one reason other, your customers don’t

really care about price that much.

Not very many, but some.

And you’re in some town where everybody really

wants to be legal in every way.

Even though they could have weed, it’s

legal for them to have it.

They want to deal with

local legal businesses, that’s great.

But not everywhere is like that.

So if I was thinking about the distribution,

it goes from really struggling to hanging on.

And the, boy, I’m just printing money here, at least as

far as there are people that have made those claims.

There may be a consultant that’s doing very well and

a lawyer who’s doing very well, but it’s tougher to

find somebody who’s actually in the cultivation business.

And it’s also easy for people in business.

And I do a lot of food economics.

And you talk to a farmer and he says,

oh yeah, that guy who’s just one step up

the chain from me, he’s making all the money.

And then you talk to the guy in the

marketing, the distribution business, the middleman, and he says,

yeah, the retailers make money, the farmers make money.

God, I can’t make a go of it.

And then you get to the retailer and he says, the

prices are so high, those guys are charging me so much.

Plus I have my rent and the labor, and who

knows where you can get a worker these days?

You see what I’m saying?

And I really do think it

goes from struggling to hang on.

But the big thing about weed is

that the illegal market is there everywhere.

The competition from the illegal guy is always there.

And that’s the point Robin was making.

That’s the challenge about price.

We’re talking about legal markets and illegal

markets and legal pricing and illegal pricing.

And I think something that is confusing

and misleading is the term legalization.

And when I think of my operations here in

the beautiful state of Maine, it’s a legal operation.

And I struggle to see where

federal legalization will make things better.

Everybody, I think touts that federal legalization

is going to make everything exponentially better.

But the feds are making a lot of money off of

me right now, and they do control some of the kind

of merchant services, if you will, systems of all of this.

And so it’s hard for me to see,

well, what’s the federal incentive to legalization?

So can you help demystify what legalization is?

But why ultimately, does the term

legalization become so misleading to people?

This is music to our ears, because that’s one

of our themes, and I’ll let Robin elaborate.

One of the first things we do in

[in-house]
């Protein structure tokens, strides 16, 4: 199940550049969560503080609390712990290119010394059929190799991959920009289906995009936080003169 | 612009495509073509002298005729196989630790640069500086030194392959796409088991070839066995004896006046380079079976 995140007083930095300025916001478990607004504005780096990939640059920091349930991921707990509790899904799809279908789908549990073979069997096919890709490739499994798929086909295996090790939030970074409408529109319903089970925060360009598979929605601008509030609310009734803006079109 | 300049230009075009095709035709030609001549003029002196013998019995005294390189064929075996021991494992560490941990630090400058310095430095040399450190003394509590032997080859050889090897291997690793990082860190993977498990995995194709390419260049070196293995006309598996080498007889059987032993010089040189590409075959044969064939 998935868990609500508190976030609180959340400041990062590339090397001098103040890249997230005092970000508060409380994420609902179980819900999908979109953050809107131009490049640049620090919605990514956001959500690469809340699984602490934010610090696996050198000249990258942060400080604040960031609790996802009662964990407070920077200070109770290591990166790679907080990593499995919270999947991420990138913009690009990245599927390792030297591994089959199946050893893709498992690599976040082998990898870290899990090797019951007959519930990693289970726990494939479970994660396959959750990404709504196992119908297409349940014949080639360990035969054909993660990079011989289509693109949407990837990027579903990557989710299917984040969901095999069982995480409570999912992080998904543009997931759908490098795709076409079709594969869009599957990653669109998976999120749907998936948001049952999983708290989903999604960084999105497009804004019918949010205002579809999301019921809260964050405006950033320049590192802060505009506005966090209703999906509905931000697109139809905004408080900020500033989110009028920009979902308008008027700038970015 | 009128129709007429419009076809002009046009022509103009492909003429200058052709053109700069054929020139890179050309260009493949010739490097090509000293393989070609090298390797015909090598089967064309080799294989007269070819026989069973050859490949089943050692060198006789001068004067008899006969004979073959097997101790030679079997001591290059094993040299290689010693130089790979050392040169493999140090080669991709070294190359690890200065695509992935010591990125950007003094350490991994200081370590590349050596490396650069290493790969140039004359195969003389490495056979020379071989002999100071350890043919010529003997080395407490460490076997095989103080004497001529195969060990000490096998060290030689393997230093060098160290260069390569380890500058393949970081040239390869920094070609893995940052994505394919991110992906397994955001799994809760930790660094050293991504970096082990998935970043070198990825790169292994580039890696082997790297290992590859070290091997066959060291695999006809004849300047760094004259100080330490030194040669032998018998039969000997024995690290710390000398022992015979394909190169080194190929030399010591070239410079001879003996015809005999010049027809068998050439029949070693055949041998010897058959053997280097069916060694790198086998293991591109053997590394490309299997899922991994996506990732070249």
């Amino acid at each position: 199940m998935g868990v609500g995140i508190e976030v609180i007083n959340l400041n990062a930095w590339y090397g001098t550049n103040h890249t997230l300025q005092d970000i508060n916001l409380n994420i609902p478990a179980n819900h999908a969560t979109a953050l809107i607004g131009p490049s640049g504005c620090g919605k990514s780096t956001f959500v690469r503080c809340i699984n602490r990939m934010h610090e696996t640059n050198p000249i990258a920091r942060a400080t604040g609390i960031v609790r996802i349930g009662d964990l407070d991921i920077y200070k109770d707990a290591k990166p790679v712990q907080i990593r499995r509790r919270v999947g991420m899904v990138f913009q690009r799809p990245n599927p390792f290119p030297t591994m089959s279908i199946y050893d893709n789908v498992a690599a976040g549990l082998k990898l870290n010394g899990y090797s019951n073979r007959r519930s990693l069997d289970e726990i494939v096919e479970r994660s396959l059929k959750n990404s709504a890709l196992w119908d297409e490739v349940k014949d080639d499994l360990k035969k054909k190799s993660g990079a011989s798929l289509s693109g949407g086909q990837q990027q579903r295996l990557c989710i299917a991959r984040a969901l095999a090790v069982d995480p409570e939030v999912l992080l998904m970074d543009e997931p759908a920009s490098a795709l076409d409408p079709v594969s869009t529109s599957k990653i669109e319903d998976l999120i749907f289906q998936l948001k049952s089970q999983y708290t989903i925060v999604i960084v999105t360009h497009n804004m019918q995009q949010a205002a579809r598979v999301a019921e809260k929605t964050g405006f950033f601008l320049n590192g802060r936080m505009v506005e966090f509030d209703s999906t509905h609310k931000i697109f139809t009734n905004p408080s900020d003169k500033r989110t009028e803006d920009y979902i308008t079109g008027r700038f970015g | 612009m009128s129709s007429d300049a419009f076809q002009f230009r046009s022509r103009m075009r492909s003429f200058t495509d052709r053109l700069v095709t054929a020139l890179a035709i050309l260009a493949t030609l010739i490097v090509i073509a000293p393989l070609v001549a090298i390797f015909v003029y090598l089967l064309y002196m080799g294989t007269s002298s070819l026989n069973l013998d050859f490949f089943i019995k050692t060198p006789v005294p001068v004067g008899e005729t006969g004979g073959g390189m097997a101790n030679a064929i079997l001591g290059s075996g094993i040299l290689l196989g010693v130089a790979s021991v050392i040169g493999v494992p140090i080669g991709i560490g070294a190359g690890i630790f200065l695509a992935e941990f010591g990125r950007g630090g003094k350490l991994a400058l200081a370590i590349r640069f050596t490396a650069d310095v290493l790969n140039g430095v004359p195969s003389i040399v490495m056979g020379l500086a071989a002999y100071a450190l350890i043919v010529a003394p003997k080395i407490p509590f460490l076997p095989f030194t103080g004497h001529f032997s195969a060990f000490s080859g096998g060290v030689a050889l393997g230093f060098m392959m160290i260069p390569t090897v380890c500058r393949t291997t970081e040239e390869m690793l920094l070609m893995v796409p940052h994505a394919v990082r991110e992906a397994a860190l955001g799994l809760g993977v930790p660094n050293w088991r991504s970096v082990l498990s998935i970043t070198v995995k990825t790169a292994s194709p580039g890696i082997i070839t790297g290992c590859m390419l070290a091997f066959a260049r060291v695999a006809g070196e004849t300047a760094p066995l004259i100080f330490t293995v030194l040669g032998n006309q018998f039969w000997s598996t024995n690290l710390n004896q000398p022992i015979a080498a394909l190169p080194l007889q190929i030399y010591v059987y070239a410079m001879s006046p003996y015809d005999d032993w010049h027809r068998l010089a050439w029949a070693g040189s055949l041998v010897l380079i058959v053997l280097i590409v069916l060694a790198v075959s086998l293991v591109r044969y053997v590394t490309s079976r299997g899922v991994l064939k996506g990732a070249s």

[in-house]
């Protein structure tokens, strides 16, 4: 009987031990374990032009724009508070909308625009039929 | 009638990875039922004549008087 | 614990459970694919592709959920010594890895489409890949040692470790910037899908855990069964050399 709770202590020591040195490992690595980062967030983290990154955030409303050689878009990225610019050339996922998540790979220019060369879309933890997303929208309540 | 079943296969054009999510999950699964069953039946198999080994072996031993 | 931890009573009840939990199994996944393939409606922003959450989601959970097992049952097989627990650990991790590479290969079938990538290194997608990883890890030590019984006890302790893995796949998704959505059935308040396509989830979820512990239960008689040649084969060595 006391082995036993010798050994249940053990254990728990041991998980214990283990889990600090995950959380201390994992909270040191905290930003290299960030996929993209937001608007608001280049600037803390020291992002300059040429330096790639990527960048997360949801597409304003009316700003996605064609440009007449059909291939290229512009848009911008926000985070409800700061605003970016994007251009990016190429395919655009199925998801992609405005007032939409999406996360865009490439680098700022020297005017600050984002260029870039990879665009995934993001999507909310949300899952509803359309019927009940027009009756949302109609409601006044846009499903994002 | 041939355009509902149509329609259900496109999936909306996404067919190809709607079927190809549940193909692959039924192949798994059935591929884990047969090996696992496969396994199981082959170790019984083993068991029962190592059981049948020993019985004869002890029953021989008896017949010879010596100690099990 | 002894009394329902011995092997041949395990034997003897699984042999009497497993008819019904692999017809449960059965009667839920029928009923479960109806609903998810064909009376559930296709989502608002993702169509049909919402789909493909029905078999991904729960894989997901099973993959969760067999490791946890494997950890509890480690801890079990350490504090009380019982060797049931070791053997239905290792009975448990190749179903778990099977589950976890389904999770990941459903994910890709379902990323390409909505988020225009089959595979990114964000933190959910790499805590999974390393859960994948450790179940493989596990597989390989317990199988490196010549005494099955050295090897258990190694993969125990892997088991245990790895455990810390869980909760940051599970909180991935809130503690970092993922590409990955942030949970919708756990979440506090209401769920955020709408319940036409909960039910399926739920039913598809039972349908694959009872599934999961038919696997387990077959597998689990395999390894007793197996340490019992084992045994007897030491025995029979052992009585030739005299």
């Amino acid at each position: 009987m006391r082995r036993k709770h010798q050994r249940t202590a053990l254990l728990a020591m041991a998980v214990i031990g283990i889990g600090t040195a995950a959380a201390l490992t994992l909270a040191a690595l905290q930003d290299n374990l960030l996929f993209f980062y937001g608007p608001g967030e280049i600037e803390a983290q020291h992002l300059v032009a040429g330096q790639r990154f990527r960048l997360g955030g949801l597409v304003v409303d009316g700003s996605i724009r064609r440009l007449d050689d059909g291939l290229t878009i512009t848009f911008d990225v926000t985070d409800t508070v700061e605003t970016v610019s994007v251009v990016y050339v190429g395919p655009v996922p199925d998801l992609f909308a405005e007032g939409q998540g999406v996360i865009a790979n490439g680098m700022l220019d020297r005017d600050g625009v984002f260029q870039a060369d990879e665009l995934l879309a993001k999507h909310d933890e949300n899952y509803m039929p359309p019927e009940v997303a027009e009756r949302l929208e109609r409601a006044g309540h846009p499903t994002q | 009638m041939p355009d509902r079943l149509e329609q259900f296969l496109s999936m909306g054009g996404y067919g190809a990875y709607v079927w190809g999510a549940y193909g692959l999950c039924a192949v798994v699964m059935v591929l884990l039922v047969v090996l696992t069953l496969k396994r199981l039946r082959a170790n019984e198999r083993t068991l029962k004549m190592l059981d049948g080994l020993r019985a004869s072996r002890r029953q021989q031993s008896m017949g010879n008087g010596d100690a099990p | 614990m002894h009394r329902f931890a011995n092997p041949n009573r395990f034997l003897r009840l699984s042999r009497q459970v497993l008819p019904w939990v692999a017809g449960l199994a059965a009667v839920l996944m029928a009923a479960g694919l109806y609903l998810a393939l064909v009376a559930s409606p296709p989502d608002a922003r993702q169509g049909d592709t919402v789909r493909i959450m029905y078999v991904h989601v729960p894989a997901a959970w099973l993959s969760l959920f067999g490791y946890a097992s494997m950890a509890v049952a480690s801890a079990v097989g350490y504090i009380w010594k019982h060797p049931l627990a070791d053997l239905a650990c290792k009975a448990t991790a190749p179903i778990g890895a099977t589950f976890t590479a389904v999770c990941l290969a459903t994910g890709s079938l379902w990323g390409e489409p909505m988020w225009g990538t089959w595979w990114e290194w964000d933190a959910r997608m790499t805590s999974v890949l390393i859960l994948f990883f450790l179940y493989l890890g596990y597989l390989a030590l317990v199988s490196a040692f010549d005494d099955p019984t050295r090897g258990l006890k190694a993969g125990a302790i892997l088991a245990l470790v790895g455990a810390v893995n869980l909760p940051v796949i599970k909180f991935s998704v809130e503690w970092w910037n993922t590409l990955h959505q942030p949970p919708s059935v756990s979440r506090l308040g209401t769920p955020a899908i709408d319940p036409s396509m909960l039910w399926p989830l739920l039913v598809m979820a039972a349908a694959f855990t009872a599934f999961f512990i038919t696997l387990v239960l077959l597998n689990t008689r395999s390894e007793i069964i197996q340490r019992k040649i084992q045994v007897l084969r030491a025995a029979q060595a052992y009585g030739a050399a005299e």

the book is say this word legalization.

We’re using it, but it can be really misleading.

Yeah, and it can just mean a lot of different things.

For example, when a state passes a ballot question or

a bill that says weed is legalized, it can take

years between getting from that point to getting to the

point where you actually have stores open, because states take

years sometimes to drop regulations and so forth.

Vermont, 4 and a half years after they

passed a law legalizing recreational weed, they still

don’t have a single recreational store open.

Oklahoma, on the other hand, managed to do that in a day

with what Vermont took 4 and a half years to do.

But that was medical legalization.

So you have medical and then that’s basically a

market that’s limited to state residents with doctors permissions

and that’s sort of a lot more states are

set up that way than the recreational.

But when we talk about recreational legalization, Dan and

I, from an economic point of view, of course

you care whether the stores are open and they’re

doing business and there’s a market.

So we consider full recreational legalization to only start at

the moment when stores are actually open and you can

walk into a store and buy weed legally.

And there’s about 14 states that are

now at that stage with recreational.

I’m curious, in Maine, we’ve been looking at a

lot of data on prices and also on

the number of dispensaries in each or retailers

in each state and the density of retail.

One thing we noticed about Maine is that you guys

have a lot of stores for your population, and you

also have the prices on the lower side of

the spectrum of what we’ve been looking at.

So I’m curious, why do you think that is?

What’s the market like in Maine?

I take responsibility for the lower prices.

No, but our store does take a lot of pride in that.

For example, Budz Emporium, specifically, we have a

guarantee that we are the cheapest recreational store

in the state of Maine, and sometimes that

means selling our vendored wholesale products for less

than that vendor’s own retail establishments.

And we’ve kind of made that guarantee

because we know that price is the

primary driver of consumer behavior right now.

And within that, there’s different parameters around

selection, but it really is price.

We were the first store to offer

a $99 ounce in the rec market.

That was lower than many ounces in the medical market.

And frankly, it can be cheaper than

what you get from Bob next door.

And that really boomed our business.

And that was something that took a lot

of work, a lot of creativity, a lot

of partnerships from many different sides.

But that single handedly took the average cost of an ounce

in our store from about $200 down to about $125.

That’s a significant jump in 30 days.

And you are seeing a jump like that in the

state of Maine where, for example, when we open the